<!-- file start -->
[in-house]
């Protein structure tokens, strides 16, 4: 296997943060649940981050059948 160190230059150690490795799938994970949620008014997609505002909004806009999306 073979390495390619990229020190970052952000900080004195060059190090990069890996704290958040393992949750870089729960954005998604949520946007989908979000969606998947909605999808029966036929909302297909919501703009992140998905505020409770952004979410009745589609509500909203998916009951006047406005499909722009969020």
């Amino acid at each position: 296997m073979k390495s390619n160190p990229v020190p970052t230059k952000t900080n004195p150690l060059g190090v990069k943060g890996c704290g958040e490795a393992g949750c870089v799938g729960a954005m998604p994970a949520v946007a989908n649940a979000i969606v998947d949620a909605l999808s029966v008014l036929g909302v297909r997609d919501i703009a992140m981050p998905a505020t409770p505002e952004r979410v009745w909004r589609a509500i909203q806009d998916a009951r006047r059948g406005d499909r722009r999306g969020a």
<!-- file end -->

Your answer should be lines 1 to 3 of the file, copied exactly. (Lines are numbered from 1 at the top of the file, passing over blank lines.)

[in-house]
């Protein structure tokens, strides 16, 4: 296997943060649940981050059948 160190230059150690490795799938994970949620008014997609505002909004806009999306 073979390495390619990229020190970052952000900080004195060059190090990069890996704290958040393992949750870089729960954005998604949520946007989908979000969606998947909605999808029966036929909302297909919501703009992140998905505020409770952004979410009745589609509500909203998916009951006047406005499909722009969020």
């Amino acid at each position: 296997m073979k390495s390619n160190p990229v020190p970052t230059k952000t900080n004195p150690l060059g190090v990069k943060g890996c704290g958040e490795a393992g949750c870089v799938g729960a954005m998604p994970a949520v946007a989908n649940a979000i969606v998947d949620a909605l999808s029966v008014l036929g909302v297909r997609d919501i703009a992140m981050p998905a505020t409770p505002e952004r979410v009745w909004r589609a509500i909203q806009d998916a009951r006047r059948g406005d499909r722009r999306g969020a």